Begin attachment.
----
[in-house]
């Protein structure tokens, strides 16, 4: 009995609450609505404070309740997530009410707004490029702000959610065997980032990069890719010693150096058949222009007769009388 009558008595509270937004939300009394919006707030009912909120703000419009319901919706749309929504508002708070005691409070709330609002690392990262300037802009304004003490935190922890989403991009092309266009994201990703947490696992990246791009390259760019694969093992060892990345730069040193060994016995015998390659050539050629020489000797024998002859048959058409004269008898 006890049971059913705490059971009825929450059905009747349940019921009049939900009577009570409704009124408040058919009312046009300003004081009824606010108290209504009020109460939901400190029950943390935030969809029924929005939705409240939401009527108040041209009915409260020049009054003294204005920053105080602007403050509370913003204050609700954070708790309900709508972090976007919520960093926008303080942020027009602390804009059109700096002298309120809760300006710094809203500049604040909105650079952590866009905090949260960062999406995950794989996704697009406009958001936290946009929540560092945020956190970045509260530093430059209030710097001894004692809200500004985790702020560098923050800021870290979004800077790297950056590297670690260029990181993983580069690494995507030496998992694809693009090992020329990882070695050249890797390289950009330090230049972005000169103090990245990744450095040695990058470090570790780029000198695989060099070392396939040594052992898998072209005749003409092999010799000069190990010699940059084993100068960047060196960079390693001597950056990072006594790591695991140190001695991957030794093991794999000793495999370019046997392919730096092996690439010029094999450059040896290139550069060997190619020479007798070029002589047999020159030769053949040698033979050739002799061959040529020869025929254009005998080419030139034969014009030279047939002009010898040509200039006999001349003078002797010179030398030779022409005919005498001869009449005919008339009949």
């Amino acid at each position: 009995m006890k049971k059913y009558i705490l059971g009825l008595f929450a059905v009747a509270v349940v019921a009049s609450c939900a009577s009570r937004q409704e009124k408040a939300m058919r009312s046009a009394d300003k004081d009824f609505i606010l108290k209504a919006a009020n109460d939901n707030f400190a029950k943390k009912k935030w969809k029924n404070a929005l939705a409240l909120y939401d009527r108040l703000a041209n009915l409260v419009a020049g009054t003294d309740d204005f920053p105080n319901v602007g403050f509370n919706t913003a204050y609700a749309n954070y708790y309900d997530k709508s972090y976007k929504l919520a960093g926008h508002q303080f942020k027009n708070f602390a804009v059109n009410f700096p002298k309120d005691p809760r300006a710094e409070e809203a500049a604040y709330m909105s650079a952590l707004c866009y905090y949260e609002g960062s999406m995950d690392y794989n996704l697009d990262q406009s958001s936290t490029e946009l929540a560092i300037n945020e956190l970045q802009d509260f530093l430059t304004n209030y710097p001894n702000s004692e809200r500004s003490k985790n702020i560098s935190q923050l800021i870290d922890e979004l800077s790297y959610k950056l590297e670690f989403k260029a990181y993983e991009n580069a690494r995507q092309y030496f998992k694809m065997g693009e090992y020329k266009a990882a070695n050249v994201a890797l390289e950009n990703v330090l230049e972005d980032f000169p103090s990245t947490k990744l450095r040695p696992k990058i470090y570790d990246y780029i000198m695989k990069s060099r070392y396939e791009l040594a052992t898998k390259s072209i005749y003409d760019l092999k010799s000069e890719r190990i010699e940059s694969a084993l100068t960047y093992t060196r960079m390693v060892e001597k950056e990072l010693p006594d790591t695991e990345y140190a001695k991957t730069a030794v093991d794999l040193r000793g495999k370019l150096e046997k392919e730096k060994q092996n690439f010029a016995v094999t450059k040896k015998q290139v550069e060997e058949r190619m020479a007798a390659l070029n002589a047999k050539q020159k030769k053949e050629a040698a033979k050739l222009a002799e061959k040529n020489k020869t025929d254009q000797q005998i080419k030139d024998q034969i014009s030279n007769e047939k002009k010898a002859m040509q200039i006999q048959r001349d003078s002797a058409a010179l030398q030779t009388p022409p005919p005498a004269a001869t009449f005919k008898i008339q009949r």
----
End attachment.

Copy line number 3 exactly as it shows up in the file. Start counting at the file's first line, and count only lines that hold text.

């Amino acid at each position: 009995m006890k049971k059913y009558i705490l059971g009825l008595f929450a059905v009747a509270v349940v019921a009049s609450c939900a009577s009570r937004q409704e009124k408040a939300m058919r009312s046009a009394d300003k004081d009824f609505i606010l108290k209504a919006a009020n109460d939901n707030f400190a029950k943390k009912k935030w969809k029924n404070a929005l939705a409240l909120y939401d009527r108040l703000a041209n009915l409260v419009a020049g009054t003294d309740d204005f920053p105080n319901v602007g403050f509370n919706t913003a204050y609700a749309n954070y708790y309900d997530k709508s972090y976007k929504l919520a960093g926008h508002q303080f942020k027009n708070f602390a804009v059109n009410f700096p002298k309120d005691p809760r300006a710094e409070e809203a500049a604040y709330m909105s650079a952590l707004c866009y905090y949260e609002g960062s999406m995950d690392y794989n996704l697009d990262q406009s958001s936290t490029e946009l929540a560092i300037n945020e956190l970045q802009d509260f530093l430059t304004n209030y710097p001894n702000s004692e809200r500004s003490k985790n702020i560098s935190q923050l800021i870290d922890e979004l800077s790297y959610k950056l590297e670690f989403k260029a990181y993983e991009n580069a690494r995507q092309y030496f998992k694809m065997g693009e090992y020329k266009a990882a070695n050249v994201a890797l390289e950009n990703v330090l230049e972005d980032f000169p103090s990245t947490k990744l450095r040695p696992k990058i470090y570790d990246y780029i000198m695989k990069s060099r070392y396939e791009l040594a052992t898998k390259s072209i005749y003409d760019l092999k010799s000069e890719r190990i010699e940059s694969a084993l100068t960047y093992t060196r960079m390693v060892e001597k950056e990072l010693p006594d790591t695991e990345y140190a001695k991957t730069a030794v093991d794999l040193r000793g495999k370019l150096e046997k392919e730096k060994q092996n690439f010029a016995v094999t450059k040896k015998q290139v550069e060997e058949r190619m020479a007798a390659l070029n002589a047999k050539q020159k030769k053949e050629a040698a033979k050739l222009a002799e061959k040529n020489k020869t025929d254009q000797q005998i080419k030139d024998q034969i014009s030279n007769e047939k002009k010898a002859m040509q200039i006999q048959r001349d003078s002797a058409a010179l030398q030779t009388p022409p005919p005498a004269a001869t009449f005919k008898i008339q009949r």